The editor was correcting proofs. His wife sat at a desk near the street door addressing wrappers. His little daughter folded papers, standing on a box and reaching as far across the table as the shortness of her arms would permit. At a case in one corner of the room a boy perched on a high stool setting up a belated news item – a frying-sized boy with wide nostrils and abundant freckles.
The editor frowned as a man pushed open the door and slouched across the room. He had never seen the man before but one glance showed the class to which he belonged.
"I want work," he said, "any kind of work."
"I've nothing for you," the editor replied turning back to his proofs.
"Then for God's sake give me a dime."
"I've nothing for you," the editor repeated.
The boy in the corner looked around and his hand went instinctively toward his pocket. The tramp saw the motion and met the boy half-way across the floor. He did not know that the coin he carried away left the boy penniless but perhaps he would have taken it if he had known. The boy had at least a place to sleep, and pay-day was not far distant.
The editor looked after the retreating figure contemptuously.
That fellow wouldn't work," he said, "if his life depended on it."
Then he glanced over at the boy.
"I expect that fellow's a Socialist," he sneered. "If he isn't he ought to be," the boy retorted. "Do you know that there are more than one million unemployed men in the United States? Some of them won't work, and that man may be one of them, but there is always an army of unemployed who are anxious to work – will risk their lives for a chance to work. Every strike brings together a horde of men who are willing to fight for a chance to work on terms that other men have already found unendurable."
"There always have been evils in the world," the editor said, "and there always will be under any system."
"Under Socialism," the boy said, "there will at least be plenty of work for everybody; but under the present system there can't be."
"Why can't there be work for all under the present system?" asked the editor. He had finished his proofs and it amused him to argue with the boy.
"Because if there was the system would soon be changed. If every man had plenty of honest work all the time, there would be few if any strike breakers. Strikers would always win and they would demand more and more, until at last they would receive the full product of their toil."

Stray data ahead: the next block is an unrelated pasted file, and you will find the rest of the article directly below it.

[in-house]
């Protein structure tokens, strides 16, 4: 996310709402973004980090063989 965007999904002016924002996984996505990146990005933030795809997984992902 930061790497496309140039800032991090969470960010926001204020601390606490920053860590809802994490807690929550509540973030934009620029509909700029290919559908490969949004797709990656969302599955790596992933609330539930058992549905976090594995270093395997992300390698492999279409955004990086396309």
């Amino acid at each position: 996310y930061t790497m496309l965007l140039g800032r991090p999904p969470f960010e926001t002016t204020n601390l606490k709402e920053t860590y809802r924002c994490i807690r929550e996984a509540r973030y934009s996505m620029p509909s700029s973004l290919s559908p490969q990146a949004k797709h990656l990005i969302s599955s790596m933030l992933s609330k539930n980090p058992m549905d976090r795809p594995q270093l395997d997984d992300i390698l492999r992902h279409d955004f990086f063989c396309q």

"And would that change the capitalist system ?"
"Of course. If the worker received all he produced there would be nothing left for profits and the capitalist can't exist without profits."
"Oh! So you Socialists are scheming to starve the capitalist out of existence?"
"We're scheming to let him go to work and earn an honest living," answered the boy. "No tramp can exist under Socialism. There are two kinds of tramps, you know, and the millionaire tramp is a heavier burden than the pauper tramp for the laborer to carry for he absorbs more of labor's products."
The editor did not hear the latter half of the boy's remark. He was looking through the window at a man who had alighted from an automobile and was coming into the office. The editor recognized him at once as the one monied aristocrat of the little town and went forward to meet him with obsequious smiles; He had stopped for some copies of last week's paper which contained a glowing account of his sister's house party and New Year's ball.
As he passed out again he paused beside the desk where the editor's wife was still addressing wrappers.
"That looks too much like work," he said. "You shouldn't work – life is too short."
He laughed jovially as the door closed behind him. This time it was the boy who looked after the retreating figure contemptuously. The editor's face expressed only admiration.
"Doesn't he work at all?" asked the boy.
"Not a little bit," the editor sighed enviously. "I wouldn't work either if I were in his shoes. It's a fine thing to be independent."